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Hoffman shares tales of a ‘Survivor’

Holly Hoffman speaks at the start of the King Turkey day parade Saturday in Worthington. (Brian Korthals/Daily Globe)

WORTHINGTON — With a “Survivor” theme, King Turkey Day promised all festival goers the opportunity to “Outfun, Outlaugh and Outrun” during the celebratory weekend.

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Unfortunately, Worthington’s racing turkey Paycheck couldn’t deliver on the “outrun” portion, but there was still plenty of laughter and fun.

Featured speaker Holly Hoffman of Eureka, S.D., who came in fourth place in Season 24 of the “Survivor” reality TV show, recounted how she took a chance by applying for the show and changed her life in the process.

Her presentation began with the haunting strains of the “Survivor” theme song.

“Why would someone want to apply to be on a reality show where they literally drop you off in the middle of nowhere with just the clothes on their back?” she queried over the dramatic music, wearing the exact apparel she wore for 39 days in the jungle of Nicaragua. “… I decided I wanted a challenge and adventure in my life. I wanted to step outside my comfort zone.”

Hoffman recalled how she almost didn’t mail her application and audition tape.

“They’re not going to pick me,” she recalled thinking. “They’re not even going to look at my application.”

Hoffman’s husband, Charlie, who was standing in the Turkey Day audience Saturday, pushed her to give it a try, saying, “If you don’t try, you’ll never know.”

Eight weeks later, Hoffman had a message on her phone from a CBS casting director.

“I deleted it,” she said, drawing a laugh from the crowd. “I thought it was a joke. Two days later, he called again, and I still didn’t believe him. … He told me I was in the top 800 of the applicants. I was very satisfied with being in the top 800, because they had over 100,000 applicants for season 24, and they were only going to choose 20 people.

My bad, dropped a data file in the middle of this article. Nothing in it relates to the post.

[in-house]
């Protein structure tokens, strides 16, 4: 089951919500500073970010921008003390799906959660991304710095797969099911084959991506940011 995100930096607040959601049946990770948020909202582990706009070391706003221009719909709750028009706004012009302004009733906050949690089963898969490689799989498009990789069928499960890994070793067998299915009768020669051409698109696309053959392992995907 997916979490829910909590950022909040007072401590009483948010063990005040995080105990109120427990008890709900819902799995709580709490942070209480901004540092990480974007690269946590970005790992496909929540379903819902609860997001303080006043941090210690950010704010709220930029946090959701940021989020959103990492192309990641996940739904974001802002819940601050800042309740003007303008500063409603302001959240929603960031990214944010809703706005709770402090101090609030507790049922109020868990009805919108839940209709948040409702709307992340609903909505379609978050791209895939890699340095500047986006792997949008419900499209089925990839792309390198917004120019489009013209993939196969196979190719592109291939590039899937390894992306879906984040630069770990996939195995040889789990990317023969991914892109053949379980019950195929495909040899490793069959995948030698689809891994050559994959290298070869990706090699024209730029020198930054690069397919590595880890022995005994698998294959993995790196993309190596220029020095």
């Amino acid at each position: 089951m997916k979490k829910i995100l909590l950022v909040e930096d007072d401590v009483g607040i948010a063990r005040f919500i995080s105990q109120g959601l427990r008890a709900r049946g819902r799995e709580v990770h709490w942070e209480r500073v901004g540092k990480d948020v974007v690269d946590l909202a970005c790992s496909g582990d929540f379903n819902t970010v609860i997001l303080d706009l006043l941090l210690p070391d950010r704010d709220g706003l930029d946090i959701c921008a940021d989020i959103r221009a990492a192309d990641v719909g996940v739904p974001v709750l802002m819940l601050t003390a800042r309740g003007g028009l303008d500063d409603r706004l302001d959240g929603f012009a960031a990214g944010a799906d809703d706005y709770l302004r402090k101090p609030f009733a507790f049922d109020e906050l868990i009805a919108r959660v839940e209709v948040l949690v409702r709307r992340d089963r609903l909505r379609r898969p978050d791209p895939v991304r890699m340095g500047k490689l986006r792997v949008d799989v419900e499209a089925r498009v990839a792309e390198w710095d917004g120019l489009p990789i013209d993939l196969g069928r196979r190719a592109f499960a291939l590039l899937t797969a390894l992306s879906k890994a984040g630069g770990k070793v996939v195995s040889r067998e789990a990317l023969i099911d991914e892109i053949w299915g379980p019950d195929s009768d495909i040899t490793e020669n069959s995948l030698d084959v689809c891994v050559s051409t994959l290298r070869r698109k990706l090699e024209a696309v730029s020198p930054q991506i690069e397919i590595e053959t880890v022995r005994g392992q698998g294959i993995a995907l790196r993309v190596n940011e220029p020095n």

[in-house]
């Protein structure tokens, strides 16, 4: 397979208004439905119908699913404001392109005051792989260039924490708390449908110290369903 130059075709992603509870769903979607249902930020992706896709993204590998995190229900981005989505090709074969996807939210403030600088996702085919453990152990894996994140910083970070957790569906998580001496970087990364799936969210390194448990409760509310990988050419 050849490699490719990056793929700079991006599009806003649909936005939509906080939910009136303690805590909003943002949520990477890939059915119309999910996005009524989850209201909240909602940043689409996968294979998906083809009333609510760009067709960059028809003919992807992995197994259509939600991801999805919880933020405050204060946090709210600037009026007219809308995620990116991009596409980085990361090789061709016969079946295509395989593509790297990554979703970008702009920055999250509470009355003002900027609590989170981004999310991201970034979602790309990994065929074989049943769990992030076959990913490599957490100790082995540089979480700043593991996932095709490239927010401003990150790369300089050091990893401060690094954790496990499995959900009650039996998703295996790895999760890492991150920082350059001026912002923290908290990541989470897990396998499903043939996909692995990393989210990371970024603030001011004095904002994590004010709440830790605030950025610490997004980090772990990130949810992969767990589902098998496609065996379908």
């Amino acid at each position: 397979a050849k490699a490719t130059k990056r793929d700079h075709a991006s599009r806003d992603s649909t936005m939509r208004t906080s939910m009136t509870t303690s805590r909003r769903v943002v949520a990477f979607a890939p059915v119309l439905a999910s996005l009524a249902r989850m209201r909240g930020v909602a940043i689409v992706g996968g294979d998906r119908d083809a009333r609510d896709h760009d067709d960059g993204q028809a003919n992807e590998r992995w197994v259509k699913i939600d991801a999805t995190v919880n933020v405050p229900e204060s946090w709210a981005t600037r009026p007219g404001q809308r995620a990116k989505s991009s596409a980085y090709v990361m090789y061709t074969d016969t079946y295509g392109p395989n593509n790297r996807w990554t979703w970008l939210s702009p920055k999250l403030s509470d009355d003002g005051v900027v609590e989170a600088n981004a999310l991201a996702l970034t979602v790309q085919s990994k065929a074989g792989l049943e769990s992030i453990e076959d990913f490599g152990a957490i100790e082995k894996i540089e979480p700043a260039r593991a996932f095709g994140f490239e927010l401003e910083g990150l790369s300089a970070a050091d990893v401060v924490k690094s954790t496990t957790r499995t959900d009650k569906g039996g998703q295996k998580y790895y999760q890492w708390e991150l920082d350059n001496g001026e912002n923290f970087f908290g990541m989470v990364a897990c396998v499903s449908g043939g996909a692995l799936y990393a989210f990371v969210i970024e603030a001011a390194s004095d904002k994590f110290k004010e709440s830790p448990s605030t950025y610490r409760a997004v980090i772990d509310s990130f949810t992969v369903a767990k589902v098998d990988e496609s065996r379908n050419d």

“Never let the odds keep you from doing something you want to do,” Hoffman continued. “… In life, all it takes is trying, and if I hadn’t put that application and audition tape in the mail, I wouldn’t be standing here in front of you today.”

Just five days into her “Survivor” experience, Hoffman felt defeated by the drastic conditions and considered throwing in the towel. After a talk with fellow contestant Jimmy Johnson, she found the strength to continue on and was the last woman left in the competition.

“Life is about seizing opportunities, and it’s amazing how it will open up doors you never thought possible,” Hoffman said. “Each of you out here is a survivor in your own way. … In life, we don’t know what tomorrow will bring. … In this way, we are all survivors.”

At one point in her presentation, Hoffman talked about how it rained incessantly in Nicaragua, and as if on cue, a few sprinkles fell on downtown Worthington.

“It did freak me out a bit when you started talking about rain, and it started raining,” later commented announcer Chad Cummings.

Hoffman concluded her speech with the idea that the community of Worthington is a survivor, and King Turkey Day has survived for 74 years.

She also got out her torch, which was snuffed out when her stint on “Survivor” was concluded. Hoffman had to bid for it on eBay, but was determined to get it, no matter the cost, which she later revealed was $1,500.

“You know what the best part is about today?” she asked the crowd. “We’re all going to survive Turkey Days!”

Beth Rickers

Beth Rickers is the veteran in the newspaper staff with 25 years as the Daily Globe's Features Editor. Interests include cooking, traveling and beer tasting and making with her home-brewing husband, Bryan. She writes an Area Voices blog called Lagniappe, which is a Creole term that means "a little something extra." It can be found at  

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